There is evidence of automation being used by humans thousands of years ago. In modern times, it was made famous by the Ford Motor Company to efficiently mass produce cars. The idea was eventually applied to businesses with the goal of reducing manual labor, speeding up processes and ultimately saving money.
There is a problem, however, with using automation to replace a business process – it does not effectively replace human interaction. As a result, it’s a poor substitute for the areas of recruitment that are interactive or based primarily on evaluation. While automation can help with efficiencies in some parts of the hiring lifecycle, it is problematic in many areas. If you are considering using automation in your hiring practice, here are some areas where it may hurt more than help.
Resume review is largely subjective. To really understand a candidate’s story, what they’ve done and the path they’ve taken, recruiters and hiring managers need to read the resume. Keyword automation tools can provide some benefit, but resume screening is more than searching for keywords.
Applicant Tracking Systems (ATS) have convinced hiring professionals they can save time by automating much of this review process. If your applicants are being screened by an ATS or similar software, you’re doing yourself, your organization and the candidate a disservice. A person’s career and accomplishments cannot be summed up with a Boolean search string. When hiring professionals rely on automated screenings, they are absolutely missing out on top candidates.
There are many tools that automate initial outreach to prospective candidates. Often, these products screen and identify potential candidates, and then send them electronic communication. To add credibility, the automated messages may appear to come from a person of influence like the CEO or another senior-level person. I would caution anyone using automation for this step of the process. Why? The messages often fail to be personalized or to effectively express why the candidate is being contacted. Anything specific is often so generalized that it does not carry any real weight. Candidates want to know why they are being contacted, why their background is of interest, or where the connection is between their background and the opportunity. The automated messages fall short of this goal and may result in low response rates.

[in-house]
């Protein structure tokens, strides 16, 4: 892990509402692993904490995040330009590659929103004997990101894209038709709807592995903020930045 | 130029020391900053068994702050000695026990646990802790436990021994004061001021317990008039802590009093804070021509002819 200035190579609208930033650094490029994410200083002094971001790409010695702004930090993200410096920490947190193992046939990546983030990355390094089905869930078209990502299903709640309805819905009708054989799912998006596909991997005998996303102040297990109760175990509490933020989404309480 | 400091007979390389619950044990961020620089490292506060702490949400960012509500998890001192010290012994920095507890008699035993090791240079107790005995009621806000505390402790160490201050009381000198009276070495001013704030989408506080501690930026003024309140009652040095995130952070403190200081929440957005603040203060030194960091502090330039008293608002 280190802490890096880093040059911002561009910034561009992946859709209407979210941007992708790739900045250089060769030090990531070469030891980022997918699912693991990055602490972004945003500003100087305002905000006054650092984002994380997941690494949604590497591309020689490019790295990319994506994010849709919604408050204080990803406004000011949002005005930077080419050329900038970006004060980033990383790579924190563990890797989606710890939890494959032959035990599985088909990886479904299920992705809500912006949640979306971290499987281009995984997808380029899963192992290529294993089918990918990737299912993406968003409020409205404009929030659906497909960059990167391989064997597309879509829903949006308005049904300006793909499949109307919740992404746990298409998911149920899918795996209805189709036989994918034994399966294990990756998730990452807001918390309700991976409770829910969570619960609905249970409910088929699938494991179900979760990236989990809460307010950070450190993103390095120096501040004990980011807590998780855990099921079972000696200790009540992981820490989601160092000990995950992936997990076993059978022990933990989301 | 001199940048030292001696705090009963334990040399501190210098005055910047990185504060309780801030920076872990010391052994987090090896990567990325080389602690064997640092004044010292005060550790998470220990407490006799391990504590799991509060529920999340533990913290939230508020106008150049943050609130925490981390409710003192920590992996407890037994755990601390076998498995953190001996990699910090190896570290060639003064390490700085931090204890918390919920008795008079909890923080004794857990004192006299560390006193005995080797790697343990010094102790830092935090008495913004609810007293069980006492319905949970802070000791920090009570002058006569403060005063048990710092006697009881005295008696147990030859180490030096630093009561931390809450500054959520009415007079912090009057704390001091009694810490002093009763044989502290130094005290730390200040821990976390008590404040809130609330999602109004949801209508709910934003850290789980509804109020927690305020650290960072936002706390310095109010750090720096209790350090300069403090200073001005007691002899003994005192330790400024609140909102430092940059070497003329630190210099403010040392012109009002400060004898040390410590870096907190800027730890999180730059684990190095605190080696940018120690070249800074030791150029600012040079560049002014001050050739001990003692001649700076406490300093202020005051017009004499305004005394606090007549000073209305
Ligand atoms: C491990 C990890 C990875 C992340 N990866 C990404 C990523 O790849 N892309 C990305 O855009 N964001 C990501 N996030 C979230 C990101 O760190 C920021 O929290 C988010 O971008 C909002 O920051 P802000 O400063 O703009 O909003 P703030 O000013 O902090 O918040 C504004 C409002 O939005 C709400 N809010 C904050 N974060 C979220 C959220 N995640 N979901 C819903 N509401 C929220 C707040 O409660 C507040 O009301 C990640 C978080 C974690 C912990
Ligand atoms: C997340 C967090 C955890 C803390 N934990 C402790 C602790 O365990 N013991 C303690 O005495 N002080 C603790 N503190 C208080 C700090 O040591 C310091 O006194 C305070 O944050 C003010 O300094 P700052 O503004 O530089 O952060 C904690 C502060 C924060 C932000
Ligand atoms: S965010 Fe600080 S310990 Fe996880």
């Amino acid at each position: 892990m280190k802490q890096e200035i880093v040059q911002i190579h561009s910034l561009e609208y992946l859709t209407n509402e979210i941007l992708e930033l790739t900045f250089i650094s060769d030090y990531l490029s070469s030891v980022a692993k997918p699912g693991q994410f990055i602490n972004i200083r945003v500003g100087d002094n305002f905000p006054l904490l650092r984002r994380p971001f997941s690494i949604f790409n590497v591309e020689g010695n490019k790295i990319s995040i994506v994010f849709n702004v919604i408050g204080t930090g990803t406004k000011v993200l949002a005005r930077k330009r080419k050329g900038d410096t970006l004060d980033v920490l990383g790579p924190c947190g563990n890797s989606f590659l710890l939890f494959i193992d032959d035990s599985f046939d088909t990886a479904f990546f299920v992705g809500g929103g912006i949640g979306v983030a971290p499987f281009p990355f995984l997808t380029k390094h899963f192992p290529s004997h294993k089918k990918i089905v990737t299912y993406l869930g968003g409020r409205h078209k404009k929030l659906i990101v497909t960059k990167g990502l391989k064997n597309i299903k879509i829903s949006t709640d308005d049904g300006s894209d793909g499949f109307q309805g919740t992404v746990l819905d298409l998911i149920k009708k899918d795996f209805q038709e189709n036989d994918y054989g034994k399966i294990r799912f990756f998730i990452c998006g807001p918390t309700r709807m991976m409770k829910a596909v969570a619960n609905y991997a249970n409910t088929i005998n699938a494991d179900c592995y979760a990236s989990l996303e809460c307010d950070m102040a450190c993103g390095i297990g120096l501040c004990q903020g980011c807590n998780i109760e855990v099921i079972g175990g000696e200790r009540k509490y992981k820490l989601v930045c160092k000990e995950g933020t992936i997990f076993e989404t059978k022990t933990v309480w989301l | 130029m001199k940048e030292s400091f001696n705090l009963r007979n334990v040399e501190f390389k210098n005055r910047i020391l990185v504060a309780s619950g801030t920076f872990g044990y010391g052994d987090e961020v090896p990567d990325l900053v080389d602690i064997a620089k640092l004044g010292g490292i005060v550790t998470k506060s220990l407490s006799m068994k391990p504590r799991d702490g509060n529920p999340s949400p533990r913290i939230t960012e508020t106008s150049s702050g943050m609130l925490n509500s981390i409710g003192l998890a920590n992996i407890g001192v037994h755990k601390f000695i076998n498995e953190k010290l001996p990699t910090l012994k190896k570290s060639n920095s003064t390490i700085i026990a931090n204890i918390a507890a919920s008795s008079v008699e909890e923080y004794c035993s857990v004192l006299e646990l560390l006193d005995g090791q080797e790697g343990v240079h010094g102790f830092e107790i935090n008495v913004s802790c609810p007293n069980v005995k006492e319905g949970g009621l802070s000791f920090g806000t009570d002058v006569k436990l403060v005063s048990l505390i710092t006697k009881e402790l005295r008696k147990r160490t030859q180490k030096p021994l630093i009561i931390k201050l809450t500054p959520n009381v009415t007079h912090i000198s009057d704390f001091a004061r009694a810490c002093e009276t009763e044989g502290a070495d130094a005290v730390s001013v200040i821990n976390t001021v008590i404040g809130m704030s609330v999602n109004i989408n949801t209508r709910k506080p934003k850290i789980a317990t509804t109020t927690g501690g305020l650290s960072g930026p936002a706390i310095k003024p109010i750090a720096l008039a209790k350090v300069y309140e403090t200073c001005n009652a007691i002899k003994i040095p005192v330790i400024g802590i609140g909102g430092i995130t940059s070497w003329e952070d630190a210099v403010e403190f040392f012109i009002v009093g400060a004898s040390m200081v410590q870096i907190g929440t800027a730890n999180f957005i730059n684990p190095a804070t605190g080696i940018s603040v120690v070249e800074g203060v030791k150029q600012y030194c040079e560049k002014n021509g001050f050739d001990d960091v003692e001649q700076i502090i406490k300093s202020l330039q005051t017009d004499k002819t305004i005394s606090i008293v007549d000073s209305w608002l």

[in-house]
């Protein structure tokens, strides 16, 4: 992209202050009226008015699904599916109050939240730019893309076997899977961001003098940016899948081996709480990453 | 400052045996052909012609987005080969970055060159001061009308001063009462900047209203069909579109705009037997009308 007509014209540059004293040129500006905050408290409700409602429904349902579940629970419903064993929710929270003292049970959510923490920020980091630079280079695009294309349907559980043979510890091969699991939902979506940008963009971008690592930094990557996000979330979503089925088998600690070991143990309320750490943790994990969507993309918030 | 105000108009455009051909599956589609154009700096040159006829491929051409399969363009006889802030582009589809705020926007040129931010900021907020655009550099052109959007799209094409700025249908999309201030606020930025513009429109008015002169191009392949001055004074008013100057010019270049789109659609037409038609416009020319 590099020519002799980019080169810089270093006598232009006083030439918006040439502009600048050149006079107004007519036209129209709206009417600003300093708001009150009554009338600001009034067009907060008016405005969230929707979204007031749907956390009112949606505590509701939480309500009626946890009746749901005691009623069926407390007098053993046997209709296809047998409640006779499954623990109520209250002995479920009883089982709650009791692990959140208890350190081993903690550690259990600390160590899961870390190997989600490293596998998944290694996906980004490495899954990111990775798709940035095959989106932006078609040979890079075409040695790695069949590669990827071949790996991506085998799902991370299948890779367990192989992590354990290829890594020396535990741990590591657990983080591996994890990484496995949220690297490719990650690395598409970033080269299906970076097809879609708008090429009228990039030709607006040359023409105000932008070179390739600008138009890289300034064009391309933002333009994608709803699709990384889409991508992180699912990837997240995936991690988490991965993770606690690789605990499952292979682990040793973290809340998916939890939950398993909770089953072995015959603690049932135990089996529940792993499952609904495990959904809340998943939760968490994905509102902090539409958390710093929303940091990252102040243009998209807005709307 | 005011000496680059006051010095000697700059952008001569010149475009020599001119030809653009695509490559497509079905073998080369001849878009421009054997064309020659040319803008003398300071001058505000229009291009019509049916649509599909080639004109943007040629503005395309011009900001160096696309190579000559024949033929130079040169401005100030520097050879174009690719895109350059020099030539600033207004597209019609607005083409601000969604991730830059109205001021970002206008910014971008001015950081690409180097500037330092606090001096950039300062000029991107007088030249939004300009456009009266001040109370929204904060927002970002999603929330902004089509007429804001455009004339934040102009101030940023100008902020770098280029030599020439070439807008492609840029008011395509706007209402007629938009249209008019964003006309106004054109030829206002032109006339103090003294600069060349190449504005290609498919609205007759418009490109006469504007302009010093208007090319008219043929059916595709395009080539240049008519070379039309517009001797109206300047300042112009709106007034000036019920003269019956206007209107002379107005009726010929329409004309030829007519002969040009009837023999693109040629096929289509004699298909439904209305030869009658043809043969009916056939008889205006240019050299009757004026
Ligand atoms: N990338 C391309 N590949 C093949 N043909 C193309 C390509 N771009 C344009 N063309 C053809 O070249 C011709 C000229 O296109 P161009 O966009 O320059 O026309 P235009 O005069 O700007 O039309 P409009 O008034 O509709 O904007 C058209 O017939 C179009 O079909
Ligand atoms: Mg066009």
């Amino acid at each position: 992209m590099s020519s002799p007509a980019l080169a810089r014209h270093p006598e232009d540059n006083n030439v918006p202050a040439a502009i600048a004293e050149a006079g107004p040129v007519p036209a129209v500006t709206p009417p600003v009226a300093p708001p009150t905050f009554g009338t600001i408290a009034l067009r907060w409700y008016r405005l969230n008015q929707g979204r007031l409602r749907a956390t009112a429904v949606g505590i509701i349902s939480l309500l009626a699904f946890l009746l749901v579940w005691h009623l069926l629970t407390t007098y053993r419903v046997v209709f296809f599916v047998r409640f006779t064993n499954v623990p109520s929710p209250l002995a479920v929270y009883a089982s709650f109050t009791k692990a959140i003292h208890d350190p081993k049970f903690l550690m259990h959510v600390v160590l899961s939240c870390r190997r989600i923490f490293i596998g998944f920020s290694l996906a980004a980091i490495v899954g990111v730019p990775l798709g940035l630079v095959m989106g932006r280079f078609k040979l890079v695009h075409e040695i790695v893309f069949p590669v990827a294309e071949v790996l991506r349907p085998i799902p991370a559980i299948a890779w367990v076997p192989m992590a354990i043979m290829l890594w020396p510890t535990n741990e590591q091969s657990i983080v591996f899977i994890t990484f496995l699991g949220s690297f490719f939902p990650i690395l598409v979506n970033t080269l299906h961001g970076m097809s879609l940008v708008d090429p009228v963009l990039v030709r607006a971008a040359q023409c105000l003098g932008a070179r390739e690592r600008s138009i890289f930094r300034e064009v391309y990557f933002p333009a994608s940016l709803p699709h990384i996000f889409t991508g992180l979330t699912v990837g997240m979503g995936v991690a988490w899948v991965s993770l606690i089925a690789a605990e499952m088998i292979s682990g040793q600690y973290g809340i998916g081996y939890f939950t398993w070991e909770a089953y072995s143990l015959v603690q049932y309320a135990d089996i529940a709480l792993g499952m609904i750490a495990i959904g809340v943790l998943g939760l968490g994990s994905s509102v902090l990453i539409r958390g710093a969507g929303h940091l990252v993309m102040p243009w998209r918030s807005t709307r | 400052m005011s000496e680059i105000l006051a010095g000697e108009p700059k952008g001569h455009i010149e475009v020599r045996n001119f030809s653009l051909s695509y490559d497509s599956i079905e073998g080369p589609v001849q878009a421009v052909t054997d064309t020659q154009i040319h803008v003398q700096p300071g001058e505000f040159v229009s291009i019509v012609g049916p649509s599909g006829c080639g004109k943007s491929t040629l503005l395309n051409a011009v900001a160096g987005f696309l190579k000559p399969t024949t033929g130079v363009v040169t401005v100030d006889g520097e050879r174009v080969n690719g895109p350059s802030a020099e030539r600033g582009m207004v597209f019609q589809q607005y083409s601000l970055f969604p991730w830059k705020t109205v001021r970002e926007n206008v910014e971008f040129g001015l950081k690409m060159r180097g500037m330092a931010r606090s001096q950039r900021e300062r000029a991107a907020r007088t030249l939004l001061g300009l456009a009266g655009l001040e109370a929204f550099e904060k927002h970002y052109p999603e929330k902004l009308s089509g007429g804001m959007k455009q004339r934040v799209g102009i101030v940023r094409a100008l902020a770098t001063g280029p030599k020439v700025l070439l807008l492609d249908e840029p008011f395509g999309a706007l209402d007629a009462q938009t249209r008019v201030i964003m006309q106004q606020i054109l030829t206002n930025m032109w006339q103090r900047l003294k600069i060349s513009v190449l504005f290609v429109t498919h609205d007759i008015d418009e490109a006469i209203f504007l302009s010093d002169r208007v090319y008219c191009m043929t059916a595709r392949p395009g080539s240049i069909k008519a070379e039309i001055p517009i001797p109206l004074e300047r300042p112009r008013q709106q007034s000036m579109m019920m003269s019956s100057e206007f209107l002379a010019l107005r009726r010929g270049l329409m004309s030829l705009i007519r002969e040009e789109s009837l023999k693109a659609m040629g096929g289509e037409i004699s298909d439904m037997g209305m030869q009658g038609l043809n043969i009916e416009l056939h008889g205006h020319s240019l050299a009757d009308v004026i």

Additionally, I often hear stories of overlap in these messages – meaning the candidate already interviewed with the company or has a personal relationship with someone at the company. As a result, these automated messages can prove to be confusing or to send mixed messages. The quality control involved with automated messages is insufficient, and candidates can perceive your company as being disorganized or disingenuous.
Most importantly, candidates can generally tell when your messages are automated, and it makes a difference. When people feel they are being sought out by your ATS or a piece of software, it does not carry much weight. Some may even find it offensive or will see you as being detached from your hiring process. In a tight job market, don’t risk losing good candidates because you let an automated message engage the people you covet.
Ongoing Candidate Communication
Once you have fully engaged potential candidates, using an automated process can be a costly mistake. Candidates want human interaction, and they want to feel their candidacy is valued. They desire feedback, may have questions, and most of all, do not want to be viewed as a number or a statistic in your hiring workflow. Automated communication will not impress candidates and may drive them to seek opportunities where they feel more valued. Recruiters and hiring managers are also missing a key touchpoint where they can gather feedback and information to start building a real and lasting relationship.
It’s about a positive candidate experience
The Internet is full of websites that offer reviews and opinions on everything including where to work and where not to work. In a very competitive job market where the exchange of information and posting of reviews is so easy, companies are realizing that the experience candidates have throughout the hiring process matters. With a personalized touch, you will give your job seekers a more positive experience and will help ensure that reviews on sites like Glassdoor and Indeed are solid. Given how negatively automation can impact many parts of the candidate experience, it’s not worth risking the negative reviews for the small benefits automation might offer.
Where automation can help
Automation can have a place in your hiring process. Your social media presence and the sharing of company and industry news is one place where automation tools are valuable. Automation is also helpful in scheduling phone calls and interviews via online scheduling tools, as well as Applicant Tracking Systems that prompt candidates for all sorts of information that a company needs during the hiring process. In addition, many technology companies now include technical evaluations, tests and programming exercises as a part of their evaluation process. Automation can play a positive role in helping to add efficiencies to these parts of the hiring process.
High quality recruiting is still very much a high-touch process that needs expert eyes, ears and voices to make it work well. As recruiters, we will ultimately do the best job, and find the best talent, when we use tools to support our own human interaction throughout the hiring lifecycle.
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